Judge Charles Breyer has unsealed emails showing Department of Education officials soliciting and coordinating professors’ anti-Hindu reports on 2016 drafts of the California-History Social Science Framework that were falsely presented as “public comment.”
Tom Adams, the Deputy Superintendent at the California Department of Education, who has a history of working behind the scenes with professors who create anti-Hindu curriculum content, secretly contacted a group of professors with whom he had worked in the past. One of the professors, Jonathan Kenoyer of the University of Wisconsin, had co-authored a textbook the Curriculum Commission had rejected in 2005 for mocking Hinduism. Adams had then organized a group of professors who had not read this book to protest its rejection and used their protests to manipulate the State Board of Education into overruling the Commission’s decision to reject the textbook.
The scheme by Adams to avoid the process for retaining experts as contemplated by California Department of Education regulation and secretly recruit professors who could be relied upon to provide content derogatory of Hinduism during the Framework adoption process in 2016 was revealed through a subpoena on Kenoyer in the case of California Parents for the Equalization of Educational Materials (CAPEEM) v. Torlakson, No. 3:17-cv-00635, pending in the U.S. District Court for the Northern District of California. The emails among the professors show they understood they were to use “smoke and mirrors” to address the input of Hindu groups and one of the professors recognized that “readers of our report can imagine that [the report] is meant to undermine the legitimacy of Hinduism as a religion (and Hinduism uniquely among religions, at that).” One comment that shows the hostility of the professors accuses Hindus of appropriating the Vedas, Upanishads and the Gita and calling it the foundation of Hinduism.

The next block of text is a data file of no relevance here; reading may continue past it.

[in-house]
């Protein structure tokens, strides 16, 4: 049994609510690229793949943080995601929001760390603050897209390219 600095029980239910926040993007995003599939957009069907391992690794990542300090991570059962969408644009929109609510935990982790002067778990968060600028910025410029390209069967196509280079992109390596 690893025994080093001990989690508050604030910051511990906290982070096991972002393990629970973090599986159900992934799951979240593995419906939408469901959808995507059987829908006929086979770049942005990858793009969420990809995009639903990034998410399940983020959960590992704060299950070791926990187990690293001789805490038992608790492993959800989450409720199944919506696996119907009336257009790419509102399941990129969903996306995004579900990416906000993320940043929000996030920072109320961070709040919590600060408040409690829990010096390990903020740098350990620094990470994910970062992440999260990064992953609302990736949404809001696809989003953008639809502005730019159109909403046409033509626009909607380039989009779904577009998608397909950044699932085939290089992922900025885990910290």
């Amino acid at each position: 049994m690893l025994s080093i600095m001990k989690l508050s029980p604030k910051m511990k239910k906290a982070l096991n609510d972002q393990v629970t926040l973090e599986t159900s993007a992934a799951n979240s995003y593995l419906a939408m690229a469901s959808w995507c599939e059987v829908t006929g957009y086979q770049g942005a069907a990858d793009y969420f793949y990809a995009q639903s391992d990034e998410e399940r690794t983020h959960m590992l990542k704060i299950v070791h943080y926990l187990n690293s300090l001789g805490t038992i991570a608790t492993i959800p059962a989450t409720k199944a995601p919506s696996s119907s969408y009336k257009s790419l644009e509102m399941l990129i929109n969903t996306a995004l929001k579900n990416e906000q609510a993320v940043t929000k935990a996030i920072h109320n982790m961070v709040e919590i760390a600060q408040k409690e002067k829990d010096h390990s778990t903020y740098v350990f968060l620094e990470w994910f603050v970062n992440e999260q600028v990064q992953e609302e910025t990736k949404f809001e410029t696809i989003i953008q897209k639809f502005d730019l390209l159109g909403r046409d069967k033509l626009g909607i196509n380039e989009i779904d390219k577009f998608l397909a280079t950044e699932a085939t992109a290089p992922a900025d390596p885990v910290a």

The emails had been filed under seal until Thursday when Judge Breyer agreed with the plaintiffs and ruled that neither the Regents of the University of California nor Professor Kenoyer had shown “compelling reasons” to keep the records under seal. “This is an important ruling that rejects the notion that government officials and professors can hide behind the label ‘academic freedom’ and allows all Californians to better understand how their government develops the public school curriculum,” noted Arvind Kumar, a board member of the Fremont-based CAPEEM. “Unfortunately, the emails reveal secrecy and doublespeak,” he added.
The court made clear that unsealed records may well be relevant to the claims brought by CAPEEM and Bay Area parents that the Framework is derogatory to Hinduism since they argue that state officials coordinated with the professors to provide reports on the curriculum was falsely construed as public comment. “We knew that the content of the Framework treats Hinduism differently from other faiths but the emails show the bad faith by the officials who created that content,” said Glenn Katon, an Oakland civil rights lawyer representing CAPEEM and the parents. “This is another strong indication of the State’s violation of the Establishment Clause of the U.S. Constitution.”
The Court has yet to rule on motions filed by both sides arguing they are entitled to judgment as a matter of law. The order and unsealed documents and can be found here.
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